Contemporary realism wildlife art - Martin Wittfooth,
Martin Wittfooth, "Occupy," 73 x 100 inches, oil on linen, 2012

“Honing our craft with the aim that it might one day match up with and do justice to our inner ramblings is an ambition I hold to be sacred.”

A World of Ideas

“You are an explorer, and you represent our species, and the greatest good you can do is to bring back a new idea, because our world is endangered by the absence of good ideas. Our world is in crisis because of the absence of consciousness.”
– Terence McKenna


Some time ago I sat down for a conversation with a handful of fellow painters and a question came up that we were all called on to answer in turn: What is “humanism”—what does it mean to you, how would you personally define it?

I’ve had some time to think on that question, and here is where I’m at, more or less. What makes our species fundamentally unique—what seems to set human consciousness apart from that of our animal brethren—is our concern with ideas. In almost all places in the world where you find our species loitering about, you’d be hard pressed (or very nearsighted) to look in any direction and not see a physical representation or manifestation of a human idea.

Take the entire innards of my Brooklyn studio, for instance, and what you find is a somewhat disorganized cornucopia of ideas in virtually every corner of the space—the human imagination realized in the physical, in objects intended to serve some purpose that might allow or aid my own myriad ideas to take shape.

We’re unique in that we build our lives on the scaffolding of countless human ideas—and these are what allow our own ideas to be realized. Furthermore, intentionally or not we produce a legacy; we document our presence and passing by word and deed. We can see our own history looking back at us from practically every nook and cranny of the world that we inhabit—where choice comes in is how we allow it to inform and inspire our decisions in the present, and what we hope to leave behind in our wake for the future.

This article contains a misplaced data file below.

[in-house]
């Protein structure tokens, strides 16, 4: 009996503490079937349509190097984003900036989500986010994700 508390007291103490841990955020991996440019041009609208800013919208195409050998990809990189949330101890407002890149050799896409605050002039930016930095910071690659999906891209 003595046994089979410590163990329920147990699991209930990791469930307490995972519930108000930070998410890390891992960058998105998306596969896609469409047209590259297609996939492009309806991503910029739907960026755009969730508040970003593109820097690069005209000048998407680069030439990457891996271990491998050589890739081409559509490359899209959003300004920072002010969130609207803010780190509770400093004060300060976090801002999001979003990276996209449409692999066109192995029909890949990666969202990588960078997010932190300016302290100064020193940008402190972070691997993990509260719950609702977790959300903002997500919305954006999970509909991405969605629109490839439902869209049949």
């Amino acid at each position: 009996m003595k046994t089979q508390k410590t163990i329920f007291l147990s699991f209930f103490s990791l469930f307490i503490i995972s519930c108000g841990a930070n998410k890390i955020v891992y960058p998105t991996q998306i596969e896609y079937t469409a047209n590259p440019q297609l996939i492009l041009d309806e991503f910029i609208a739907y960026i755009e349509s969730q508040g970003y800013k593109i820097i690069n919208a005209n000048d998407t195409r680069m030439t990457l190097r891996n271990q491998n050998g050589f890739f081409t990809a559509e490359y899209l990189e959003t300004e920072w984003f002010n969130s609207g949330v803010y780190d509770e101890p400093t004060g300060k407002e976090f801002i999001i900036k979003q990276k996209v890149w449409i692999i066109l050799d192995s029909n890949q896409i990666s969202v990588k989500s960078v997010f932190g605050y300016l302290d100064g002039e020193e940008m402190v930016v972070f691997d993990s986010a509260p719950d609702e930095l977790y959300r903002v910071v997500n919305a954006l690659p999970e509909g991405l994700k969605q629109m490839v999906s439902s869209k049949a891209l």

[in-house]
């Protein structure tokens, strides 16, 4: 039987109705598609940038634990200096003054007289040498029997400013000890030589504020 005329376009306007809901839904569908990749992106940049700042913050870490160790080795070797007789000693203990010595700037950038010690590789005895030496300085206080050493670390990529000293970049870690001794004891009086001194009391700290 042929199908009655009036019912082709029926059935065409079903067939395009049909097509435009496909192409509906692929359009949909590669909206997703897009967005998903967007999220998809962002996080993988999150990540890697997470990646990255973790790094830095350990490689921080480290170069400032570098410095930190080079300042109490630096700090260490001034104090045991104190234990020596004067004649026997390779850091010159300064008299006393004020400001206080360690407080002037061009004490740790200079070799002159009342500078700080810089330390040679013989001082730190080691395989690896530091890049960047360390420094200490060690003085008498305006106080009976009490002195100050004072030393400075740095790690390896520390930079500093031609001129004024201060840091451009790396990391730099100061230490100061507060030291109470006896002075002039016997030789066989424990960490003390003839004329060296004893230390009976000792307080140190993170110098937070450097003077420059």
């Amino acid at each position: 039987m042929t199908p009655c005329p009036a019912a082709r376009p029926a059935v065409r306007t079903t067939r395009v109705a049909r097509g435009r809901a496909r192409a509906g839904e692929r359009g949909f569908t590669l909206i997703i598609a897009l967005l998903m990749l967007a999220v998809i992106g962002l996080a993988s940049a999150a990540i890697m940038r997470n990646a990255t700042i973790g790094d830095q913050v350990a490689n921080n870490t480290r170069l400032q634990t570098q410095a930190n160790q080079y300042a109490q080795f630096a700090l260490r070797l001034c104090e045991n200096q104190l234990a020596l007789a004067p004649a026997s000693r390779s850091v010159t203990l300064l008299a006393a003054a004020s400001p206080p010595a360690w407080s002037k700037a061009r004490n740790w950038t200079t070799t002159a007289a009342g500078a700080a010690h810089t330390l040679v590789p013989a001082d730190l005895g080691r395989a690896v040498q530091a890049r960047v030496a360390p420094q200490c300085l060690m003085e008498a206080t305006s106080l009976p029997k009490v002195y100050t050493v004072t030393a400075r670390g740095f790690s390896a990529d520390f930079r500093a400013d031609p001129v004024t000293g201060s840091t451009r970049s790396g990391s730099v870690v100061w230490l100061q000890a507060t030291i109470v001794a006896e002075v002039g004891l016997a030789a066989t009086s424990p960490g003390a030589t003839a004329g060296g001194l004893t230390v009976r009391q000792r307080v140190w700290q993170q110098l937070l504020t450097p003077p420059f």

contemporary realism wildlife art - Martin Wittfooth, "The Spoils," 39 x 33 inches, oil on linen, 2012
Martin Wittfooth, “The Spoils,” 39 x 33 inches, oil on linen, 2012

There’s that old Chinese curse: “May you live in interesting times.” I feel like we’re poised at a strange moment in history as I write this. The momentum of human ideas has been building up centuries immemorial at a rather steady pace, like a train slowly riding up a shallow incline on the side of a mountain.

A very short time ago we crested the ridge, and found a nearly vertical slope on the other side, along which we’re now charging at a breakneck speed. The problem is that the engineer bailed somewhere along the line, and there’s nobody onboard who has any real idea of how to either stop the acceleration, or to navigate the rails to lead us to safe passage.

We’re living through a time in which the real mothers of all invention—ideas—have gotten an immense dose of pharmaceutical grade speed. On one hand, this acceleration heralds the advent of an incredible time of discovery, of understanding, of the flourishing of individual and collective ambitions, and of global, collective connection. On the other hand, many ideas that perhaps set great things in motion didn’t take into account their time-tested consequences, and we might be on the verge of seeing the fallout of this short-sightedness in many areas of our lives.

Many other ideas are simply “bad,” and when allowed to run unchecked can, and do, wreak havoc. Bigotry, religious dogma, despotism, global warming denial and on and on—these are all what I would call “bad ideas.”

That said, I believe—or think I believe—that we’re well armed to face many of these challenges. But to do so, as McKenna eloquently points out in the passage above, we’ll need to wake up to where we’re at, and start thinking up some “good ideas,” and sharing them with those who care to listen.

contemporary realism wildlife art -
Martin Wittfooth, “Nocturne II,” 46 x 57 inches, oil on canvas, 2013